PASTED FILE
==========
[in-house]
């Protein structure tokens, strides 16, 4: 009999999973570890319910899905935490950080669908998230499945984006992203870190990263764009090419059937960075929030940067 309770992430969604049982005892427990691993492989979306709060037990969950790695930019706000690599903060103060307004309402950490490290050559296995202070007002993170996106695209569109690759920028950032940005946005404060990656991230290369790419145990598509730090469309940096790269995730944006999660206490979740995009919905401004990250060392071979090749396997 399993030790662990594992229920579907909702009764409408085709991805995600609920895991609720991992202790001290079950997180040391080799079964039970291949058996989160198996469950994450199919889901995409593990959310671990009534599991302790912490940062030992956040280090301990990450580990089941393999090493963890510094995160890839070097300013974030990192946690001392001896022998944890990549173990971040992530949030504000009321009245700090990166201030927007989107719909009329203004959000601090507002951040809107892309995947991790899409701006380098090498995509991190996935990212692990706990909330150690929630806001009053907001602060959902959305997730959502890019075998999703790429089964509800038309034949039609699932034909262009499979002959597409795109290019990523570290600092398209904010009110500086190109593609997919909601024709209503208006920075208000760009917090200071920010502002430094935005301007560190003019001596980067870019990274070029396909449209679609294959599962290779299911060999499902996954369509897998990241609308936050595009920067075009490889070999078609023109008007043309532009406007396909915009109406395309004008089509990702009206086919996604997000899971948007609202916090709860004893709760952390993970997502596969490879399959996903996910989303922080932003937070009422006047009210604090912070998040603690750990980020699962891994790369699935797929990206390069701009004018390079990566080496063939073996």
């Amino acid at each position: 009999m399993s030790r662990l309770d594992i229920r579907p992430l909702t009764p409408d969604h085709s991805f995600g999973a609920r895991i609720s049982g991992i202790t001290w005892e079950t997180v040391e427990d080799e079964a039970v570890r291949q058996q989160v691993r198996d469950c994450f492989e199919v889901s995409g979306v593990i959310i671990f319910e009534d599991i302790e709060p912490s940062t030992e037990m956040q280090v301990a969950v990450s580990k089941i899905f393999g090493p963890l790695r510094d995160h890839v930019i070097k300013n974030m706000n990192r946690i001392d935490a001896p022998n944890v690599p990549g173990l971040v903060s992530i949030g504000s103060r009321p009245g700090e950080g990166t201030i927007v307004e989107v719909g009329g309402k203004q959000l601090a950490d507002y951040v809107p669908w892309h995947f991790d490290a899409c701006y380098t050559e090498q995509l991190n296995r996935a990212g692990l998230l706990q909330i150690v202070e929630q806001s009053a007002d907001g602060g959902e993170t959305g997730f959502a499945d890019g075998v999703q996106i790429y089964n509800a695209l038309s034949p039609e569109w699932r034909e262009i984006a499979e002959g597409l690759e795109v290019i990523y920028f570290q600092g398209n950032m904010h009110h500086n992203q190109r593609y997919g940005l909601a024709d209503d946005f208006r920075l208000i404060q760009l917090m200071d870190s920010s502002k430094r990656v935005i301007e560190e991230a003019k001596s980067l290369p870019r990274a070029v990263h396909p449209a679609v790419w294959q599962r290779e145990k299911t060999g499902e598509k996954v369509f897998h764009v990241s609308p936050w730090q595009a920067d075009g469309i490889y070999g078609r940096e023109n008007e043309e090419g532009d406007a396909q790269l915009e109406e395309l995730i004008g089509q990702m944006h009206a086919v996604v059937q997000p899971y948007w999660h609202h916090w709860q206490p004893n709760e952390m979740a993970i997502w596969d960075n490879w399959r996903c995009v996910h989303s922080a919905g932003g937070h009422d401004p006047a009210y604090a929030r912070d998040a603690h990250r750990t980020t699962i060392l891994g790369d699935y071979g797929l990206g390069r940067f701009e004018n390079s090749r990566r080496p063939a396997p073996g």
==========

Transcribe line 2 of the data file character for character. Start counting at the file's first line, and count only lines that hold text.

């Protein structure tokens, strides 16, 4: 009999999973570890319910899905935490950080669908998230499945984006992203870190990263764009090419059937960075929030940067 309770992430969604049982005892427990691993492989979306709060037990969950790695930019706000690599903060103060307004309402950490490290050559296995202070007002993170996106695209569109690759920028950032940005946005404060990656991230290369790419145990598509730090469309940096790269995730944006999660206490979740995009919905401004990250060392071979090749396997 399993030790662990594992229920579907909702009764409408085709991805995600609920895991609720991992202790001290079950997180040391080799079964039970291949058996989160198996469950994450199919889901995409593990959310671990009534599991302790912490940062030992956040280090301990990450580990089941393999090493963890510094995160890839070097300013974030990192946690001392001896022998944890990549173990971040992530949030504000009321009245700090990166201030927007989107719909009329203004959000601090507002951040809107892309995947991790899409701006380098090498995509991190996935990212692990706990909330150690929630806001009053907001602060959902959305997730959502890019075998999703790429089964509800038309034949039609699932034909262009499979002959597409795109290019990523570290600092398209904010009110500086190109593609997919909601024709209503208006920075208000760009917090200071920010502002430094935005301007560190003019001596980067870019990274070029396909449209679609294959599962290779299911060999499902996954369509897998990241609308936050595009920067075009490889070999078609023109008007043309532009406007396909915009109406395309004008089509990702009206086919996604997000899971948007609202916090709860004893709760952390993970997502596969490879399959996903996910989303922080932003937070009422006047009210604090912070998040603690750990980020699962891994790369699935797929990206390069701009004018390079990566080496063939073996």